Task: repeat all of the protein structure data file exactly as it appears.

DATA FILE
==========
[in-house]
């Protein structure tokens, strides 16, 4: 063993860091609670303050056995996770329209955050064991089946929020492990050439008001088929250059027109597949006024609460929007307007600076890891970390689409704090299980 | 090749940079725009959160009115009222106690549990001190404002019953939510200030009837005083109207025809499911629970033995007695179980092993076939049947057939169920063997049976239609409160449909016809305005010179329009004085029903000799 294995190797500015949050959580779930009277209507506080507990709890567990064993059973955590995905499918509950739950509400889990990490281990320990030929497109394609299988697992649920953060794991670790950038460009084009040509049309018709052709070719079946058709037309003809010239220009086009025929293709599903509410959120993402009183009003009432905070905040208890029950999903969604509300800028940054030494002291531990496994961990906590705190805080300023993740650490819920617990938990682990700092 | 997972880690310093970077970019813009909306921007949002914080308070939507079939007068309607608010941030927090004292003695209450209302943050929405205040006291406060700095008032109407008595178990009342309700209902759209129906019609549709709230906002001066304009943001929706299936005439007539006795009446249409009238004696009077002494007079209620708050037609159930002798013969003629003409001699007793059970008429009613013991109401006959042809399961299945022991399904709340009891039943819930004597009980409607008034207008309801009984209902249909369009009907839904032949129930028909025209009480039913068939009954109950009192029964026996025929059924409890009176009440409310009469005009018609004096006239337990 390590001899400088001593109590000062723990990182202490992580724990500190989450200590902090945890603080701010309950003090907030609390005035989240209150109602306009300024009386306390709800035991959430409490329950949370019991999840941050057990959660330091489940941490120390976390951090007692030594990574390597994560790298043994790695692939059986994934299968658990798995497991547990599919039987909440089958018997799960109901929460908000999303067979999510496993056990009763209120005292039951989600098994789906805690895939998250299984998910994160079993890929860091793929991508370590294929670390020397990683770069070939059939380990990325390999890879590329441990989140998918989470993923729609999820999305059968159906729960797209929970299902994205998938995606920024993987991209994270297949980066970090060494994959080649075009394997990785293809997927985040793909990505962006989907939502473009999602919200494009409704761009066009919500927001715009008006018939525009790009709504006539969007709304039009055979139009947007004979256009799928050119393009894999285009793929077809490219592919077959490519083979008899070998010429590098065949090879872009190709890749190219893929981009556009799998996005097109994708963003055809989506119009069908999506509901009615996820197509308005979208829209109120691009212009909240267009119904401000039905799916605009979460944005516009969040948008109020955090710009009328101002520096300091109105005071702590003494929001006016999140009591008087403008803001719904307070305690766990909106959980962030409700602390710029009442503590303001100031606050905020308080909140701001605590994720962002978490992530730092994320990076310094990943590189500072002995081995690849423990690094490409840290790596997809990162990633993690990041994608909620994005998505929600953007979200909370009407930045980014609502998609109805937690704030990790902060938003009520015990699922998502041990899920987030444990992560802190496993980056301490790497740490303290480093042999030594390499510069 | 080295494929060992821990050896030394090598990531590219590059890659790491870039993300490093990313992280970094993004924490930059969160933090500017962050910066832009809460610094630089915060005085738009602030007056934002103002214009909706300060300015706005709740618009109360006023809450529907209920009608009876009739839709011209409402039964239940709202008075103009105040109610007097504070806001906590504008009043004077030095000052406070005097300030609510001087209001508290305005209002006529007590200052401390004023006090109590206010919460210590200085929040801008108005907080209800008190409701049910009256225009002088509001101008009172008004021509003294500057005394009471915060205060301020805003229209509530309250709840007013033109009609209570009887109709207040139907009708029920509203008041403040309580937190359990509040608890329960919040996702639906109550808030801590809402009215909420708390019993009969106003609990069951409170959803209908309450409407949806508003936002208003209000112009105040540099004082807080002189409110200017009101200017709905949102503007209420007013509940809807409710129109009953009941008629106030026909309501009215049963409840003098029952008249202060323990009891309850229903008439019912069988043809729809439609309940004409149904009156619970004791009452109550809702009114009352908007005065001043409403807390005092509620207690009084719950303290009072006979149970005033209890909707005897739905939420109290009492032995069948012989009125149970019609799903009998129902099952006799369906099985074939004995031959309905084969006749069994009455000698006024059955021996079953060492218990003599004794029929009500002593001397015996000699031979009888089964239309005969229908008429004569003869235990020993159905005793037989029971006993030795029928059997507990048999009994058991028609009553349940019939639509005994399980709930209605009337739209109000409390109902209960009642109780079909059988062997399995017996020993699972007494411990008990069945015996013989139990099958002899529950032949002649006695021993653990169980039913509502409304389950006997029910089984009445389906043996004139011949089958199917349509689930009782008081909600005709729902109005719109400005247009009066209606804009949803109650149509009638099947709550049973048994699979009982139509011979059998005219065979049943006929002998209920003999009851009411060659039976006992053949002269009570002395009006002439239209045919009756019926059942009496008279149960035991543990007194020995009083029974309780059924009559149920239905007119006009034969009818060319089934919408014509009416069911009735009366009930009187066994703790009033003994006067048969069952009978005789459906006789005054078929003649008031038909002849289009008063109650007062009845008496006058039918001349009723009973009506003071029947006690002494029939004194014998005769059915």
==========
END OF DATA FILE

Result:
[in-house]
């Protein structure tokens, strides 16, 4: 063993860091609670303050056995996770329209955050064991089946929020492990050439008001088929250059027109597949006024609460929007307007600076890891970390689409704090299980 | 090749940079725009959160009115009222106690549990001190404002019953939510200030009837005083109207025809499911629970033995007695179980092993076939049947057939169920063997049976239609409160449909016809305005010179329009004085029903000799 294995190797500015949050959580779930009277209507506080507990709890567990064993059973955590995905499918509950739950509400889990990490281990320990030929497109394609299988697992649920953060794991670790950038460009084009040509049309018709052709070719079946058709037309003809010239220009086009025929293709599903509410959120993402009183009003009432905070905040208890029950999903969604509300800028940054030494002291531990496994961990906590705190805080300023993740650490819920617990938990682990700092 | 997972880690310093970077970019813009909306921007949002914080308070939507079939007068309607608010941030927090004292003695209450209302943050929405205040006291406060700095008032109407008595178990009342309700209902759209129906019609549709709230906002001066304009943001929706299936005439007539006795009446249409009238004696009077002494007079209620708050037609159930002798013969003629003409001699007793059970008429009613013991109401006959042809399961299945022991399904709340009891039943819930004597009980409607008034207008309801009984209902249909369009009907839904032949129930028909025209009480039913068939009954109950009192029964026996025929059924409890009176009440409310009469005009018609004096006239337990 390590001899400088001593109590000062723990990182202490992580724990500190989450200590902090945890603080701010309950003090907030609390005035989240209150109602306009300024009386306390709800035991959430409490329950949370019991999840941050057990959660330091489940941490120390976390951090007692030594990574390597994560790298043994790695692939059986994934299968658990798995497991547990599919039987909440089958018997799960109901929460908000999303067979999510496993056990009763209120005292039951989600098994789906805690895939998250299984998910994160079993890929860091793929991508370590294929670390020397990683770069070939059939380990990325390999890879590329441990989140998918989470993923729609999820999305059968159906729960797209929970299902994205998938995606920024993987991209994270297949980066970090060494994959080649075009394997990785293809997927985040793909990505962006989907939502473009999602919200494009409704761009066009919500927001715009008006018939525009790009709504006539969007709304039009055979139009947007004979256009799928050119393009894999285009793929077809490219592919077959490519083979008899070998010429590098065949090879872009190709890749190219893929981009556009799998996005097109994708963003055809989506119009069908999506509901009615996820197509308005979208829209109120691009212009909240267009119904401000039905799916605009979460944005516009969040948008109020955090710009009328101002520096300091109105005071702590003494929001006016999140009591008087403008803001719904307070305690766990909106959980962030409700602390710029009442503590303001100031606050905020308080909140701001605590994720962002978490992530730092994320990076310094990943590189500072002995081995690849423990690094490409840290790596997809990162990633993690990041994608909620994005998505929600953007979200909370009407930045980014609502998609109805937690704030990790902060938003009520015990699922998502041990899920987030444990992560802190496993980056301490790497740490303290480093042999030594390499510069 | 080295494929060992821990050896030394090598990531590219590059890659790491870039993300490093990313992280970094993004924490930059969160933090500017962050910066832009809460610094630089915060005085738009602030007056934002103002214009909706300060300015706005709740618009109360006023809450529907209920009608009876009739839709011209409402039964239940709202008075103009105040109610007097504070806001906590504008009043004077030095000052406070005097300030609510001087209001508290305005209002006529007590200052401390004023006090109590206010919460210590200085929040801008108005907080209800008190409701049910009256225009002088509001101008009172008004021509003294500057005394009471915060205060301020805003229209509530309250709840007013033109009609209570009887109709207040139907009708029920509203008041403040309580937190359990509040608890329960919040996702639906109550808030801590809402009215909420708390019993009969106003609990069951409170959803209908309450409407949806508003936002208003209000112009105040540099004082807080002189409110200017009101200017709905949102503007209420007013509940809807409710129109009953009941008629106030026909309501009215049963409840003098029952008249202060323990009891309850229903008439019912069988043809729809439609309940004409149904009156619970004791009452109550809702009114009352908007005065001043409403807390005092509620207690009084719950303290009072006979149970005033209890909707005897739905939420109290009492032995069948012989009125149970019609799903009998129902099952006799369906099985074939004995031959309905084969006749069994009455000698006024059955021996079953060492218990003599004794029929009500002593001397015996000699031979009888089964239309005969229908008429004569003869235990020993159905005793037989029971006993030795029928059997507990048999009994058991028609009553349940019939639509005994399980709930209605009337739209109000409390109902209960009642109780079909059988062997399995017996020993699972007494411990008990069945015996013989139990099958002899529950032949002649006695021993653990169980039913509502409304389950006997029910089984009445389906043996004139011949089958199917349509689930009782008081909600005709729902109005719109400005247009009066209606804009949803109650149509009638099947709550049973048994699979009982139509011979059998005219065979049943006929002998209920003999009851009411060659039976006992053949002269009570002395009006002439239209045919009756019926059942009496008279149960035991543990007194020995009083029974309780059924009559149920239905007119006009034969009818060319089934919408014509009416069911009735009366009930009187066994703790009033003994006067048969069952009978005789459906006789005054078929003649008031038909002849289009008063109650007062009845008496006058039918001349009723009973009506003071029947006690002494029939004194014998005769059915």